Meir Turgeman will for the first time be able to hear the Red Alert warning siren against rockets from Gaza.

Meir Turgeman regains his hearing.
PHOTO: COURTESY KAPLAN MEDICAL CENTER

The ability to hear has been returned to Meir Turgeman, the most veteran resident of Sderot, who said Monday that thanks to the operation he underwent at Kaplan Medical Center, he will for the first time be able to hear the Red Alert warning siren against rockets from Gaza.Turgeman, who celebrated his 67th birthday the same day, said he had lost his hearing 25 years ago. Only now, after the second part of a complicated operation on his right ear was the sense restored. He took his family to live in the then-new development town in the South in 1955. He continues to work as a “house father” in the comprehensive school in town, even though he has been deaf for a quarter-century. A hearing aid was of no help, he said.

It was especially alarming for him when a Red Alert siren went off, sending residents for cover, and he was not aware of it. He was also upset when his grandchildren came and he didn’t know they had arrived.

Specialists at the otolaryngology department headed by Dr. Doron Halperin recommended a new titanium implant device placed inside the skull and behind the ear to which a special hearing aid was attached. Surgeon Dr.

Ehud Kantzel performed the operation after learning the technique in Australia and New Zealand. He said the system optimally receives stimuli and transfers them directly to the auditory nerve, thus bypassing his defective middle ear. Three months after the first operation, the implant was accepted by the body, and then the hearing device was attached. He began to hear immediately.

The system was added to the basket of medical technologies, paid for by his health fund, only recently – bringing about a “revolution” in the treatment of many deaf people, the Rehovot team said. They are now trying to restore some hearing to his left ear.

“I hope I won’t need it for that, but now I will be able to run to the shelter when the Red Alert is sounded,” he said, adding that his social life is about to change completely.

02.06.2012 – Blind doctor can see again

By JUDY SIEGEL-ITZKOVICH
LAST UPDATED: 02/06/2012 04:18

Retired Kaplan Medical Center pediatrician who became blind last year plans to “pay back” hospital by volunteering there.

Dr. Markovich examines Dr. Vladimir PromovichPHOTO: COURTESY/KAPLAN MEDICAL CENTER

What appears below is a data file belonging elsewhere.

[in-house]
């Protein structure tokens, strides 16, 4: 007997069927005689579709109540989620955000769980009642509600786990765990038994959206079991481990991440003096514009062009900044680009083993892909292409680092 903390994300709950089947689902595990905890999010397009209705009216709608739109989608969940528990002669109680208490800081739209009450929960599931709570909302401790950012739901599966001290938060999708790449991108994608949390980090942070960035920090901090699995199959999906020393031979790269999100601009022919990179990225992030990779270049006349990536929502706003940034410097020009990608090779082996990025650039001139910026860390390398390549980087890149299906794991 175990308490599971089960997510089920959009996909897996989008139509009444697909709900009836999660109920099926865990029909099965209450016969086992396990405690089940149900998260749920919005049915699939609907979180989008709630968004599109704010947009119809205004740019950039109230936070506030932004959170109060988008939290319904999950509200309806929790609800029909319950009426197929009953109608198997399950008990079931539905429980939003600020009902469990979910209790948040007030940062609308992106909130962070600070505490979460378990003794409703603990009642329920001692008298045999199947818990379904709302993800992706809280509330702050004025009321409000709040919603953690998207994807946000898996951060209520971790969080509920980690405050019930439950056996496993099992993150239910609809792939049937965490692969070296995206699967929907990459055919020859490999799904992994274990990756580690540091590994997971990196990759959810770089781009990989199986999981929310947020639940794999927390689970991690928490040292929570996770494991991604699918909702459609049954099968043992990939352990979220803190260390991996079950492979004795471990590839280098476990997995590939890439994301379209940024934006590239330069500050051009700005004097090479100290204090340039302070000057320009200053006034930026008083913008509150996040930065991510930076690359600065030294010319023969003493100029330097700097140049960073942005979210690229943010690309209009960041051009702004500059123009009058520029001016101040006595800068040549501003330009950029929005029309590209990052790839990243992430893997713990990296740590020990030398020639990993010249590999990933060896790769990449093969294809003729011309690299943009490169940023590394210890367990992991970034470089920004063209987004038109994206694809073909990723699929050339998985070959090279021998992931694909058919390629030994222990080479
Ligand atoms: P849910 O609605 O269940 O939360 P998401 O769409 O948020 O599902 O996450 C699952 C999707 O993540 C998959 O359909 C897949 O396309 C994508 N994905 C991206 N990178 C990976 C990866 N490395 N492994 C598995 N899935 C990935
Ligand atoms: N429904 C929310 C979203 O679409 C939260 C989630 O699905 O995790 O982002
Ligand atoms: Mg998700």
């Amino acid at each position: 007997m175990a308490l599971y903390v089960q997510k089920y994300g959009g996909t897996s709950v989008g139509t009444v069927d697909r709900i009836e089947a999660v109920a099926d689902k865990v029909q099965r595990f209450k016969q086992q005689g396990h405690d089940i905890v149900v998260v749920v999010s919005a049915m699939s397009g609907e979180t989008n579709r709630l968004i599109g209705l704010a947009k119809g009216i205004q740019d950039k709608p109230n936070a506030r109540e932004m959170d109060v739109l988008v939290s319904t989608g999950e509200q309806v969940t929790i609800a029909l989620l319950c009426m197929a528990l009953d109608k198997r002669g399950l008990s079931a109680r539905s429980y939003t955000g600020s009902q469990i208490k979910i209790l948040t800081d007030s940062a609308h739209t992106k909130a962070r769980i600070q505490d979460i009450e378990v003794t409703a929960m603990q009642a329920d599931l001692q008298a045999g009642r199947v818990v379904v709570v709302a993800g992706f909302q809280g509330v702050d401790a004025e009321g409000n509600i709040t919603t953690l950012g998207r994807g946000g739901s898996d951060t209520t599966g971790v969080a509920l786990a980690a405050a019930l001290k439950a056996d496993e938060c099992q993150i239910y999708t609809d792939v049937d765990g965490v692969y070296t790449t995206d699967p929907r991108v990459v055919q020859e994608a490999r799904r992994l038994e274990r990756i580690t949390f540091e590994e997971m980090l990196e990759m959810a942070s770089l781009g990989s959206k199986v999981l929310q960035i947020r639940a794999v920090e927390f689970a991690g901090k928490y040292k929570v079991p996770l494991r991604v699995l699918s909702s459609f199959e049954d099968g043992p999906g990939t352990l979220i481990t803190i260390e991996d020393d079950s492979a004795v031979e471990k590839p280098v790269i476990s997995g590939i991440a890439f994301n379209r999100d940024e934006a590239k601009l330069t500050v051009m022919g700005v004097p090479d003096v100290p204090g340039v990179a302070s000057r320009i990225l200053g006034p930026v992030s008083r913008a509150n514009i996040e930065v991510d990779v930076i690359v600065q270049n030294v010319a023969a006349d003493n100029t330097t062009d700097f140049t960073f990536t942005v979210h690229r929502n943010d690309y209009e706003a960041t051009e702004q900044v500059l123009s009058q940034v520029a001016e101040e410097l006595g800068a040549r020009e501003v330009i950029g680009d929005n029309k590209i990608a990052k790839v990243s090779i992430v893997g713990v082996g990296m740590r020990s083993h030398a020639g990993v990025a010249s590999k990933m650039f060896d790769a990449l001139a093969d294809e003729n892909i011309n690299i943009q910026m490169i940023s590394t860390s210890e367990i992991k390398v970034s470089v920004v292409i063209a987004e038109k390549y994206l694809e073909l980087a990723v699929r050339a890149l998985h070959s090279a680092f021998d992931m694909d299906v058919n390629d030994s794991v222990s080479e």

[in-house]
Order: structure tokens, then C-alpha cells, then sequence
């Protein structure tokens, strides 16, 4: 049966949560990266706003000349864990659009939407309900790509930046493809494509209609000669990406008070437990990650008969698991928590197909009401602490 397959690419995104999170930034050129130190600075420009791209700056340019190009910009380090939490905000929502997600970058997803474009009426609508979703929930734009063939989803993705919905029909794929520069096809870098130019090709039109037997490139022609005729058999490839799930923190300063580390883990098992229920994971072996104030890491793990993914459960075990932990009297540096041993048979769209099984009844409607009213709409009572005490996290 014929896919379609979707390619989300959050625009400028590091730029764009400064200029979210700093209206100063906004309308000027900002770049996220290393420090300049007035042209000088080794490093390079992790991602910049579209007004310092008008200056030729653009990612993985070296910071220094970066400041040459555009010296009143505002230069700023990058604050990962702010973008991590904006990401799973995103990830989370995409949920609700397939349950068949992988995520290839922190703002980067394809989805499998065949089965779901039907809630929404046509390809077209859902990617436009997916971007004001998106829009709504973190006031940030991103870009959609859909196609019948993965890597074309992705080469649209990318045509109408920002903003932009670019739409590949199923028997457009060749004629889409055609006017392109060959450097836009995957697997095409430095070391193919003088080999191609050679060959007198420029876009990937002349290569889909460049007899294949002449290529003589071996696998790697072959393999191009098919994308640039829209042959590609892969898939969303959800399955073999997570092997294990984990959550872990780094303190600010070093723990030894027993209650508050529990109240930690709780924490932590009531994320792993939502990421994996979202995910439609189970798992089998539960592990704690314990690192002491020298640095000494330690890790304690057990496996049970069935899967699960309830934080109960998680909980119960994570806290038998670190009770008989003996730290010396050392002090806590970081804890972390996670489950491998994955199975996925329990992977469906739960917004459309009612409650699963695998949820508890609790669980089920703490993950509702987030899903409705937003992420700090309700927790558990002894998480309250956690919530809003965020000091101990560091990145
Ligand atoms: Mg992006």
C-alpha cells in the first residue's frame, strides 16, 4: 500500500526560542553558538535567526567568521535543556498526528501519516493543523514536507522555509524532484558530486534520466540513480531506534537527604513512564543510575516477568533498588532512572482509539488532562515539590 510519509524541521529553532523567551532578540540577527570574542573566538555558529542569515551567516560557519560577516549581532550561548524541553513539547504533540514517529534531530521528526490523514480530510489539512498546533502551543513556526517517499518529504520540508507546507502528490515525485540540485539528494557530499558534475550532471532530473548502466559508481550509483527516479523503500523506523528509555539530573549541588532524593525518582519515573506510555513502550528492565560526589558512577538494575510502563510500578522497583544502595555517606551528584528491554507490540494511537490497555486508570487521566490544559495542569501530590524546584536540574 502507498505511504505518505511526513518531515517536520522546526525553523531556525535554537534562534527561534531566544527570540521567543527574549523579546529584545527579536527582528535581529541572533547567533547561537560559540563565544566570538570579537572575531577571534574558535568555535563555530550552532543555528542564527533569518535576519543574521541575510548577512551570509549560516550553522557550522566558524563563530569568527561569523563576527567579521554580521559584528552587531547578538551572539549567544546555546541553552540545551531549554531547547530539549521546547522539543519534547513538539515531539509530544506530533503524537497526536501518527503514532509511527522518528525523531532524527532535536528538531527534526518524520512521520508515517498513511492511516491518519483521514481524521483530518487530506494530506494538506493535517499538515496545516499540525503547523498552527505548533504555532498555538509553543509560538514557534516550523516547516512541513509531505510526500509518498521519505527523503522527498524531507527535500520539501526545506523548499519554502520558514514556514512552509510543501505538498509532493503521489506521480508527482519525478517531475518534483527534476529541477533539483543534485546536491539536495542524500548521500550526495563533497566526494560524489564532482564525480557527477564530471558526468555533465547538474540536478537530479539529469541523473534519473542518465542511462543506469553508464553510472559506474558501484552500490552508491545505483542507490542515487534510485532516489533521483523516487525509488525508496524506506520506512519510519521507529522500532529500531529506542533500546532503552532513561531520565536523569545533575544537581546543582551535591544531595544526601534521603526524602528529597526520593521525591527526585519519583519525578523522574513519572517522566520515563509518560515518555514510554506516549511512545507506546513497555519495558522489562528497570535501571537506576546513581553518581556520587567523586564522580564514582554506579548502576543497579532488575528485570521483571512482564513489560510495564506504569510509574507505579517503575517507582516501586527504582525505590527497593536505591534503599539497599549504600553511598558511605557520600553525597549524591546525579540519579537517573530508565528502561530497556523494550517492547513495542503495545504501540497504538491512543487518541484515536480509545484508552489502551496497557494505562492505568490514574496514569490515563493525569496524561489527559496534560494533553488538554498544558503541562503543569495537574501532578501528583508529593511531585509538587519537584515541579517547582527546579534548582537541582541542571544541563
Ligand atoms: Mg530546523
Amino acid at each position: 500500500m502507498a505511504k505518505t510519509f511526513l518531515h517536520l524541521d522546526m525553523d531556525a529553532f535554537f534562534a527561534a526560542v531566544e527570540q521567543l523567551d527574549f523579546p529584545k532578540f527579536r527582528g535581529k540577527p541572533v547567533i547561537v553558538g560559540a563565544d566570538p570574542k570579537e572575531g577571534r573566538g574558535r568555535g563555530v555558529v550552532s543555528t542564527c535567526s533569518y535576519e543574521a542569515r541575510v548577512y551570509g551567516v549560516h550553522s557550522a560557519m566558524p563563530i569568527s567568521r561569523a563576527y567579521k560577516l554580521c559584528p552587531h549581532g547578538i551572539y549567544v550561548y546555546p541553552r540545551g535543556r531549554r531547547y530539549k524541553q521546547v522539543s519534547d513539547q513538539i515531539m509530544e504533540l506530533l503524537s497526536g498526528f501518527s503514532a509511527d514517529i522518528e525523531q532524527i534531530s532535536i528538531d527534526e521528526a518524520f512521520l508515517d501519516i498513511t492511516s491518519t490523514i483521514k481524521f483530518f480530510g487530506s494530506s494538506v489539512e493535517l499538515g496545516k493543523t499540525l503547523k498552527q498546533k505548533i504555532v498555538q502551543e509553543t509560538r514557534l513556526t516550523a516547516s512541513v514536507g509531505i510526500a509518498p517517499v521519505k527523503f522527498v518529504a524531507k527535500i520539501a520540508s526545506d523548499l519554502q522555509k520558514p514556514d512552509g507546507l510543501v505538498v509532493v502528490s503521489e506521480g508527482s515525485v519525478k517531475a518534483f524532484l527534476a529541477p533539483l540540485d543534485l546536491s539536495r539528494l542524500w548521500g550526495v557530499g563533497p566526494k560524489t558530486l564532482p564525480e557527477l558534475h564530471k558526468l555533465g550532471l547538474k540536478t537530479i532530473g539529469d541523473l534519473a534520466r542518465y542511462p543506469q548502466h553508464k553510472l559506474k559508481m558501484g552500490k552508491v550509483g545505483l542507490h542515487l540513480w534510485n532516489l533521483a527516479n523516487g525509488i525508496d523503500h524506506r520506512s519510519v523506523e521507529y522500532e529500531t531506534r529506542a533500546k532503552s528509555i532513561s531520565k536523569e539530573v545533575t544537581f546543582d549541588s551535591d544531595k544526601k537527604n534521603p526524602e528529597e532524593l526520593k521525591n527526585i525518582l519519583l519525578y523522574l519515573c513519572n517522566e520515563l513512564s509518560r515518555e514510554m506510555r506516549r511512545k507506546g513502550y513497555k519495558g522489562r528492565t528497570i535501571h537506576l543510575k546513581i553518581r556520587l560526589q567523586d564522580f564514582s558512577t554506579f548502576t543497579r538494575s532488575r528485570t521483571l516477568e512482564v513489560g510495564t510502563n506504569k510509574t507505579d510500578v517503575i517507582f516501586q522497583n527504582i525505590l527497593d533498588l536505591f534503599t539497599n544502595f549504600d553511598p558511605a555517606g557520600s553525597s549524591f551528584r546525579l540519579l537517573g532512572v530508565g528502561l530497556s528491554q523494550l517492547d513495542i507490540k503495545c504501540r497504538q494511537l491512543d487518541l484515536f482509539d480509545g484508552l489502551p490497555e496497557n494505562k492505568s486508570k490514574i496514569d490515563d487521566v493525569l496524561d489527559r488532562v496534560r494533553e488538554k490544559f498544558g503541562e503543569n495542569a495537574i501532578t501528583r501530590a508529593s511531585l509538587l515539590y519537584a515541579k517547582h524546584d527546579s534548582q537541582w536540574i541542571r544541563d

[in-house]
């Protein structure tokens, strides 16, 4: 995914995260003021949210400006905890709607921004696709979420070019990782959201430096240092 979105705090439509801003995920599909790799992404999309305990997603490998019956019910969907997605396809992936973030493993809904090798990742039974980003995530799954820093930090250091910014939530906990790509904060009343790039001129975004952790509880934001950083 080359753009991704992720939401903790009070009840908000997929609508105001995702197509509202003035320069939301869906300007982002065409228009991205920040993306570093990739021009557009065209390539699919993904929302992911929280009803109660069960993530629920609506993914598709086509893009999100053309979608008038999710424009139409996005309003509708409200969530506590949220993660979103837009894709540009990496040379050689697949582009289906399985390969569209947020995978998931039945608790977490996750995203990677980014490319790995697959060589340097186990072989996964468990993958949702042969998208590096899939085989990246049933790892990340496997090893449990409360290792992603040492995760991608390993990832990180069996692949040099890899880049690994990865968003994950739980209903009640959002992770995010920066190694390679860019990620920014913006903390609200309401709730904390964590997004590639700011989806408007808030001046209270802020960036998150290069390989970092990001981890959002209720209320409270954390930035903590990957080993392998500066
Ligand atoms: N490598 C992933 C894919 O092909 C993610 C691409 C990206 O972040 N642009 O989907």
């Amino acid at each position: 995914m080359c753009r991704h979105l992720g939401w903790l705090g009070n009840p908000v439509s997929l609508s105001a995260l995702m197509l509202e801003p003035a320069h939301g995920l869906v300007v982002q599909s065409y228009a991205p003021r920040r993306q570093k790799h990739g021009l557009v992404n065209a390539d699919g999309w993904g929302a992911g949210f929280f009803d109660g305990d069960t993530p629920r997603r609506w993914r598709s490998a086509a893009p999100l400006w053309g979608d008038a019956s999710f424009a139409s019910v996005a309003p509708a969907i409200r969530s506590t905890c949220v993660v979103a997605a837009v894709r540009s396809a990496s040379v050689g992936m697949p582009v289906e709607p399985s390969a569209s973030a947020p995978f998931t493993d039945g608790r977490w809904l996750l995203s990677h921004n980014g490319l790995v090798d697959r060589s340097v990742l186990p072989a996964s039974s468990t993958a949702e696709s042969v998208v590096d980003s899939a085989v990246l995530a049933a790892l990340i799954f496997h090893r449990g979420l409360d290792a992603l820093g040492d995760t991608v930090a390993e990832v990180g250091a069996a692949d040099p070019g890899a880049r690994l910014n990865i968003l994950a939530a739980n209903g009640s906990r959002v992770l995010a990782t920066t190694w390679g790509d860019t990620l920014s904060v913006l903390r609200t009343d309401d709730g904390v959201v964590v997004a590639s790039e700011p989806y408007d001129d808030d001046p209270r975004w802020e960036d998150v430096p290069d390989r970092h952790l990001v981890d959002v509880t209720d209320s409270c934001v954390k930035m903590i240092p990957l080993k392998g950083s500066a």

A retired Kaplan Medical Center pediatrician who became blind last year can see again thanks to a donated cornea transplanted into his right eye by his colleagues in the Rehovot hospital.Dr. Vladimir Promovich, who made aliya from Ukraine in 1998, said that in gratitude for his restored eyesight, he will volunteer at Kaplan and examine patients.

The 69-year-old Promovich, a long-time specialist and Ashdod resident, underwent several attempts in 2011 to restore his sight but none of them succeeded.

Last week, after a patient died, the family agreed to donate the cornea, and the operation was conducted by Dr. Arye Markovich and his ophthalmology department team.

A relatively new technology enables doctors to split one cornea in half for transplantation into two recipients while removing only part of a cornea from the recipient.

“In Ukraine, I specialized in lung diseases including tuberculosis in children. When I came to Israel, I wanted to continue working as a doctor,” said Promovich.

He received a license in internal medicine and started working in the internal medicine departments at Kaplan and at Barzilai Medical Center in Ashkelon, he said.

“Then my vision problems began. My left eye failed, and in my right eye I could see less because of a decline in the cornea. Because of that, I stopped working completely and had difficult doing even simple tasks.

“I am totally independent now. It’s amazing,” said the pensioner. “When my vision improves even more, I will offer my services in pediatrics and internal medicine at Kaplan. After all, I worked here, and now they have given me my sight back.”

Prof. Ayala Pollack, head of the ophthalmology department, said there has in recent months been a dramatic increase in the number of transplanted corneas, as families are more aware of the need to give and the growing use in the split-cornea technique.